The same comments carry over to "hubris". Dr. B obviously isn't saying that any claim that one moral belief is correct and another incorrect is "hubris". She's saying that the constant assertion that the moral beliefs of an entire group of people, about issues on which they hold unassailable personal expertise, are wrong in every case, on the basis of one's own idiosyncratic and sexist preferences, is hubris. And it is.

    I think you're taking a conveniently sterile, classroom-exercise stance on Dr. B's post. It's not that "Dr. B.'s position here is rather unprincipled." Instead, it's that Dr. B was not offering an exercise in deductive logic on sequentially-enumerated, purely symbolic premises. She was taking a thoroughly-embedded stance in the reality of omnipresent, ongoing, organized, ubiquitous, and itself highly irrational opposition to everything women say and do in the realm of sexual decisionmaking, and noting that this systematic oppression is not accidental. Analyzing her argument without acknowledging the basic, unstated, impossible-to-ignore premise - the very context in which the phenomena she is addressing are lived out - is unfair. Imagining - as I presume you do not, but which your text certainly seems to imply - that this context does not exist, or that systematic negation of women's judgment is not a factor in their trying to exercise their sexual autonomy - is insane. Dr. B's post was indeed a bit of a rant; it is not deductively rigorous, as you've proven. But that's rather missing the point, isn't it?

  3. Hi Kevin, thanks for the comments. You offer a more charitable interpretation of Dr. B's post, but it seems a bit of a stretch. I'm certainly not about to deny that many right-wing extremists are sexist. Yet that is quite different from what Dr. B herself explicitly claims. She is explicitly targeting moderates, those who aren't "pro-life absolutists", and indeed her discussion of "discomfort" is explicitly directed at reluctant "pro-choice feminists like Wolf, or liberal men, or a lot of women, even". Anyone who isn't whole-heartedly pro-abortion, in other words. So given what she's actually written, I think my interpretation and subsequent criticisms are entirely fair.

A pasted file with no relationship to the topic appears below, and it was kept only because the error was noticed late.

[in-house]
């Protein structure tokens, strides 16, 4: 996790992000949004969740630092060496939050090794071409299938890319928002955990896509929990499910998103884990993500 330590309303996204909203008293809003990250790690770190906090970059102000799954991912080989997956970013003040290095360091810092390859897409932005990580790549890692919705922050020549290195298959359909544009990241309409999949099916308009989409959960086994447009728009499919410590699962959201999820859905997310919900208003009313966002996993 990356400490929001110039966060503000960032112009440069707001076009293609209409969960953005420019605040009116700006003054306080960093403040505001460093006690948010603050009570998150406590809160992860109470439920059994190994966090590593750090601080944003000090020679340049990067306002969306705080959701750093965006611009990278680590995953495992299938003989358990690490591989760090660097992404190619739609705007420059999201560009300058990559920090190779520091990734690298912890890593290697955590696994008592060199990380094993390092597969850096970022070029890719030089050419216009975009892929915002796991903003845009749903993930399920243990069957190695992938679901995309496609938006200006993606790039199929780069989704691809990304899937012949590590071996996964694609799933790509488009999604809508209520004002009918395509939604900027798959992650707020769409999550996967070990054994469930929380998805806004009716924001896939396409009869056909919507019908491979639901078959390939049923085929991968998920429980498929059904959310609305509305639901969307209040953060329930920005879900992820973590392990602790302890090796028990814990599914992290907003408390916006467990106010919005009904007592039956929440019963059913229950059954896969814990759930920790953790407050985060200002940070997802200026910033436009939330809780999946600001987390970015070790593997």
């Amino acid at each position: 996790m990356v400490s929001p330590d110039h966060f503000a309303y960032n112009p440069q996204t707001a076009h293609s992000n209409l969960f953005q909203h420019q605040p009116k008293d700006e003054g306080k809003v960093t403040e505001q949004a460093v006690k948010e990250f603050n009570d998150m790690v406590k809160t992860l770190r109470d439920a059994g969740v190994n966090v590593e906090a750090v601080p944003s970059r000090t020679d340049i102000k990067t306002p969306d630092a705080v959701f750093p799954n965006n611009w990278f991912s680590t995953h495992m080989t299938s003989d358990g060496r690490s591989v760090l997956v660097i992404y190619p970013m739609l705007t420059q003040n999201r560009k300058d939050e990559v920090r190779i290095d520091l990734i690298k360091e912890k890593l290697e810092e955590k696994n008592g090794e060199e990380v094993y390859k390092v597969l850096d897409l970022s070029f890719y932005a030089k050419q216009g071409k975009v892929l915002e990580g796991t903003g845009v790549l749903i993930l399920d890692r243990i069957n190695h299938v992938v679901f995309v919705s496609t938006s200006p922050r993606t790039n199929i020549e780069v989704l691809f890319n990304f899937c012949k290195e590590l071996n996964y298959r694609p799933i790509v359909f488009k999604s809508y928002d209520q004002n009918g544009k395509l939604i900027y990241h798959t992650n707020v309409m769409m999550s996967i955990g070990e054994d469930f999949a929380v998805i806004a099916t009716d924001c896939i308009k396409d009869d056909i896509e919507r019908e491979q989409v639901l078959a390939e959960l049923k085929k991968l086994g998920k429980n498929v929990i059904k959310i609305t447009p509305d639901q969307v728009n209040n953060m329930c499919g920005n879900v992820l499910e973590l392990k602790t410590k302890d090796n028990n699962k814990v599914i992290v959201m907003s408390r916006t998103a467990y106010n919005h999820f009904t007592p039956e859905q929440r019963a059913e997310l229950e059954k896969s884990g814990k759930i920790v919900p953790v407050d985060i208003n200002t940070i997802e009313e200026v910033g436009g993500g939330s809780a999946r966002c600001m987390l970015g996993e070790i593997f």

Again with the hubris quote, what Dr. B quite plainly says is that it's "sexist" and hubris to think that "Your judgment of some hypothetical scenario is more reliable than some woman's judgment about her own, very real, life situation". Your version is much more reasonable, and if she had written that then I'd have no basis for complaint. But that isn't what she wrote.

    Dr. B could have written a post arguing that "this systematic oppression [of women] is not accidental" (and probably has done elsewhere), but this post wasn't it. She was quite plainly arguing that "there is no ground whatsoever for [moderates] saying that there should be laws or limitations on abortion other than that you do not trust women." Her next sentence confirms this: "I am completely serious about this."

    So again: the arguments in your comment are (mostly) quite reasonable. But they're not Dr. B's arguments.

  4. And let's be honest, since this is a philosophical blog, it seems as those "real-world" examples aren't really what Richard wishes to talk about, at least here. Those kinds of pro-lifers, while numbering many, are obviously very irrational as you point out. But what about a pro-lifer like me that is also feminist, let alone a moderate pro-choicer? Richard isn't denying that there CAN be people like those you describe, merely that it isn't a logical necessity for a moderate to be one of those people.

    And it's actually quite important because when the good Dr. goes on rhetorical sprees, it can become all too easy for someone that doesn't want to spend the time, as Richard has, to analyzes an honest moderate argument to make generalizations. Every pro-choicer should read Richard's post and realize that they shouldn't be decrying moderates as being sexists, but sexists as being sexists and denouncing their use of a position to give their disguise their sexism and give it legitimacy (a legitimacy that moderates should enjoy, btw, if they aren't sexist).